Soriano’s blown save was the result of a home run from Cincy slugger Shin-Soo Choo, followed by a triple from Joey Votto — and a wild pitch that brought Votto home. Soriano’s so-so outing knotted the score at five, with the Nationals reeling from the unexpected Cincinnati rally.

But the Nationals fought back in extra innings. The Nationals got back on the board in the top of the 11th with a home run from Ian Desmond (whose inexplicable boot at shortstop in the 8th could have cost the Nationals the win), followed by a long shot to center from Wilson Ramos. The Ramos dinger was his second of the game.

But the real hero of the nail biter might well have been Craig Stammen, whose mound presence seemed to calm the Nationals. Stammen entered the game in the 10th and pitched two innings of two hit, one run ball — picking up his first win of the season. Stammen’s two seam fastball and late-moving slider stifled Reds’ hitters, allowing the Nats to ring up their fourth win of the season.

Those Are The Details, Now For The Headlines: We love Carp and F.P of course, but F.P. is so unapologetically in the bag for Ian Desmond that, well, it makes ya think that ‘ol Frank Paul is channeling his glory days as an Expos infielder . . .

When Desmond launched a grounder into the 18th row behind first base in the 4th inning (“what the hell was that,” Nats Nation yelled, as one), F.P. told us that he does this early in the season — and that he’ll get on track. Well, we’re sure that’s right, or at least we sure as hell hope so . . .

Then MASN interviewed Desmond in the postgame and implied his 11th inning homer made the difference in the game, when it absolutely did — and didn’t. The final score was 7-6 and according to our book the winning home run in the 7-6 game was launched by (let’s see, we’re checking) Wilson Ramos . . .

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Cubs Down Nats, Detwiler 4-2

Thursday, August 11th, 2011

The word around the Nationals’ clubhouse is that Jayson Werth, struggling through a season-long slump, is finally starting to hit. The Nationals’ everyday right fielder — and headline off-season free agent acquistion — is hitting .306 in his last thirteen games. Indeed, Werth showed some pop at the plate on Wednesday night, sending a typical short-stroke liner into Wrigley Field’s left field bleachers for his fourteenth dinger. But Werth’s home run wasn’t enough to beat the Cubs, who took advantage of their own long ball to down the Nationals, 4-2.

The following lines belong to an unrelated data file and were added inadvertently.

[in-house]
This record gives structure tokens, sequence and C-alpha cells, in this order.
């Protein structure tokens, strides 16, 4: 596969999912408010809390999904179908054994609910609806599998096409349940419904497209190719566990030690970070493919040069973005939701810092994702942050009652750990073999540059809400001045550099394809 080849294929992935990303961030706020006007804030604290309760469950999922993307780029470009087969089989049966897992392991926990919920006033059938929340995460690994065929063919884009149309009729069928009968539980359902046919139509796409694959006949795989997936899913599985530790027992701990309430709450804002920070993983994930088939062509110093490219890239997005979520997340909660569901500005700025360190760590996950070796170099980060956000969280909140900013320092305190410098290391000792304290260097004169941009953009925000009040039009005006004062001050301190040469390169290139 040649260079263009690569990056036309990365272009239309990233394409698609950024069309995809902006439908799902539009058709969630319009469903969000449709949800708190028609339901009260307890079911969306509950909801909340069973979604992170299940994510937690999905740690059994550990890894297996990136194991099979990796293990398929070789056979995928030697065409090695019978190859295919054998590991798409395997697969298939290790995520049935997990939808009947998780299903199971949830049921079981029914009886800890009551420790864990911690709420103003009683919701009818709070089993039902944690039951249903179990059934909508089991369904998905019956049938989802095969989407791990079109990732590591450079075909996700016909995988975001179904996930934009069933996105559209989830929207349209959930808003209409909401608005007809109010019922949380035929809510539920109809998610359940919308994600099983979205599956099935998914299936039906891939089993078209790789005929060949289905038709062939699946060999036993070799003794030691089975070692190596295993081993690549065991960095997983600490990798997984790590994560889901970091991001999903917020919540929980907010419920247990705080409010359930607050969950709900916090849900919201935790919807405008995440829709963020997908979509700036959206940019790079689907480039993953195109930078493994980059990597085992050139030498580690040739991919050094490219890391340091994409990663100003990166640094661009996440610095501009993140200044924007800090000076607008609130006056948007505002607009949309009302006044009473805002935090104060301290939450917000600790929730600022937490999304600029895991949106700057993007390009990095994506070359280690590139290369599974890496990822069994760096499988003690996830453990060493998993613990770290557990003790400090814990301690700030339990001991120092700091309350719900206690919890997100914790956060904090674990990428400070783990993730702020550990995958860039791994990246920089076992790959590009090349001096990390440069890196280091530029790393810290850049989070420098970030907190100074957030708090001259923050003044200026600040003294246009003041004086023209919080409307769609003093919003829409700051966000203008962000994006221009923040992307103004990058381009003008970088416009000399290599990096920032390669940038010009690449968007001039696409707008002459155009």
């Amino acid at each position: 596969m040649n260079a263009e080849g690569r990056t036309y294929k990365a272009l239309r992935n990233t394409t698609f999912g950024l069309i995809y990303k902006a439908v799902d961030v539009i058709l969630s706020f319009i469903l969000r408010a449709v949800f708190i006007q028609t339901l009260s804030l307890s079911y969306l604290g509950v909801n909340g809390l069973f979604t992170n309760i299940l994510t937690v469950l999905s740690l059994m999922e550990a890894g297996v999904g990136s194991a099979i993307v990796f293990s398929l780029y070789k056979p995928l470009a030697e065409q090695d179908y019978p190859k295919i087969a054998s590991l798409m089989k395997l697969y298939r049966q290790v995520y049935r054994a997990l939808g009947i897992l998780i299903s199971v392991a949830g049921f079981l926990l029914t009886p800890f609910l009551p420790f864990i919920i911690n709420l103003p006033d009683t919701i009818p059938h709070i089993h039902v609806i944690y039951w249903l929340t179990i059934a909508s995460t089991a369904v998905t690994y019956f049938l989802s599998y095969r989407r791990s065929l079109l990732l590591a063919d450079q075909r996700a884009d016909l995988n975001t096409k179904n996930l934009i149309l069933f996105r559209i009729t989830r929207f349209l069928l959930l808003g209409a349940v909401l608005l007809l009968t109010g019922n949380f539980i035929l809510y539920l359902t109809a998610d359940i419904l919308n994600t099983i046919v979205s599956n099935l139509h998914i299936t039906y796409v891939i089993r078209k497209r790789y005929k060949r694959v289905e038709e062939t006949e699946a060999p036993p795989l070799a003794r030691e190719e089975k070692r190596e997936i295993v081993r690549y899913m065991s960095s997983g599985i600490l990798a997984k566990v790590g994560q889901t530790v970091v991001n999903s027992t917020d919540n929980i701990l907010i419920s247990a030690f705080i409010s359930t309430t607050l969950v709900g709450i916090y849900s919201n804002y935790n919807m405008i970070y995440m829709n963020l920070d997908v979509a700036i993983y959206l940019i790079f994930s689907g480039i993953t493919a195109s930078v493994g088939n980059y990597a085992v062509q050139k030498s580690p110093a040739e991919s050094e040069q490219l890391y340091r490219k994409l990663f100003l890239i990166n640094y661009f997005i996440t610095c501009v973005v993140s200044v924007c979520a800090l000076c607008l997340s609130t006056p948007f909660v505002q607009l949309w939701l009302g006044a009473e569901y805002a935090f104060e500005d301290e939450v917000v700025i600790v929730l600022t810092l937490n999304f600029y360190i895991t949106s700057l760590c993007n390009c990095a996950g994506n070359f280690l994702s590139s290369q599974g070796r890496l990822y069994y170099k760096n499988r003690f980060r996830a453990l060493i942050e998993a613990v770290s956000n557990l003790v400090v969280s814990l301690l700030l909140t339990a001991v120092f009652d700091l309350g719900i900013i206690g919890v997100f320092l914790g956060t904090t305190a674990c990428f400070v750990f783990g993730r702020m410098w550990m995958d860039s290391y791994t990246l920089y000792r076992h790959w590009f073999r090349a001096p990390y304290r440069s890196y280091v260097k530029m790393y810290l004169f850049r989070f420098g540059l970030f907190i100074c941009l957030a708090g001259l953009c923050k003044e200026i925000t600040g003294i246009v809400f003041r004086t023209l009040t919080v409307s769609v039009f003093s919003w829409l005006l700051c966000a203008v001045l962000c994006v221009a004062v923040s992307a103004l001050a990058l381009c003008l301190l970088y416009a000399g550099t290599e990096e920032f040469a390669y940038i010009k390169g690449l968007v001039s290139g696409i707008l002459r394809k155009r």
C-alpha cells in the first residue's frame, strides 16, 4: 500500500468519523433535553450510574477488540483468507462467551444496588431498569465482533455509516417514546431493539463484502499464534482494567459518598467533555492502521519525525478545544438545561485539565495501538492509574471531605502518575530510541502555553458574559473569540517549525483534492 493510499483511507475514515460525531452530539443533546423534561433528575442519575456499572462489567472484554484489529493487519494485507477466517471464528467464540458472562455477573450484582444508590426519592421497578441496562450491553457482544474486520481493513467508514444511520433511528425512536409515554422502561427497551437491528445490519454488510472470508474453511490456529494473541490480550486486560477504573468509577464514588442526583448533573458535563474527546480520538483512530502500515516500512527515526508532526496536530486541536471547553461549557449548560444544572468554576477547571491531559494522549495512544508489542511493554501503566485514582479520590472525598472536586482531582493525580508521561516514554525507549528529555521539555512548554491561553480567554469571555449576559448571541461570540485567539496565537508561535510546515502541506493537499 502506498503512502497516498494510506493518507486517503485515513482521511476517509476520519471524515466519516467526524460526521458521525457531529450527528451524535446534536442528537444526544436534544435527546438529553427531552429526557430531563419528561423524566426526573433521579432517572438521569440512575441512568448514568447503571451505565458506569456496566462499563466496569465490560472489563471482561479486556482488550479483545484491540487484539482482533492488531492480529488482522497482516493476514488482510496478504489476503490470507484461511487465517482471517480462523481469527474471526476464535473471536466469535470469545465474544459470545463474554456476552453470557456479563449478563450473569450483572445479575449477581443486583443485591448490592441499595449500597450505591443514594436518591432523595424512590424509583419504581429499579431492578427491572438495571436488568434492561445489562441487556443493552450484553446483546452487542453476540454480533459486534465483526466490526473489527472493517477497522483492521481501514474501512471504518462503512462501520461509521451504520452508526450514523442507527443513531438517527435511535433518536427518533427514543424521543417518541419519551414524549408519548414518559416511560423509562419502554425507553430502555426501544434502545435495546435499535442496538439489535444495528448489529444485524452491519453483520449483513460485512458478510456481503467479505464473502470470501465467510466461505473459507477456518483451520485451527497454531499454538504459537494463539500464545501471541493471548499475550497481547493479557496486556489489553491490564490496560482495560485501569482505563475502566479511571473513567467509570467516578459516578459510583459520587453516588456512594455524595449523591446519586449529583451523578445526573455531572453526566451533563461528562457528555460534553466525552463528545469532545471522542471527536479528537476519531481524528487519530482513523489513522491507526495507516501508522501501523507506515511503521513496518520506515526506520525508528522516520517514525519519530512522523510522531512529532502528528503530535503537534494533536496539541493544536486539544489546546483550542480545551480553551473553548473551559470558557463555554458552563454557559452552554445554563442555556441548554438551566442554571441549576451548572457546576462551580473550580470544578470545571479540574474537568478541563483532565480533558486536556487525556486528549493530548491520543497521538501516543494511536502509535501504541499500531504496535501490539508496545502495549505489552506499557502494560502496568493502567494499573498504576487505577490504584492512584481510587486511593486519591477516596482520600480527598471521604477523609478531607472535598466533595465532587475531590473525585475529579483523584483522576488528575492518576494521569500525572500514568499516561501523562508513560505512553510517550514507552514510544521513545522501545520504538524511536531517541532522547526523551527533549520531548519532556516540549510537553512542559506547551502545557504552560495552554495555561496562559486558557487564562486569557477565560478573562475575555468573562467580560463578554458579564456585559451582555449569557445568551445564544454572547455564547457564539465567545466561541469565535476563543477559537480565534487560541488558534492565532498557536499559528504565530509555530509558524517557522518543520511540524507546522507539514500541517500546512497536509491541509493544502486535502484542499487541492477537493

The game’s non-story was Ross Detwiler, the team’s constant experiment on the mound, who pitched (in skipper Davey Johnson’s phrase), “just okay.” Lefty Detwiler gave up three runs and seven hits in five innings of work, the biggest knocks against him coming on long balls from catcher Geovany Soto and journeyman Reed Johnson. Detwiler running buddy Collin Balester (they’re both familiar with how to get from Syracuse to Washington — and back), was less than mediocre in an inning of relief: Balester gave up a home run to Alfonso Soriano to put the game out of reach.

And so it is that the Nationals’ search for more pitching among a group of yesteryear’s youngsters (Detwiler, Balester, Garrett Mock, Shairon Martis, J.D. Martin and Craig Stammen), continues, but without the kind of premium (“he’s a keeper”) results. With the next round of young arms waiting in the wings (Tom Milone and Brad Peacock — and perhaps one or two others), Nationals’ fans are starting to clamor for some new faces, and wondering how long it will be before Rizzo, Johnson & Company run out of patience.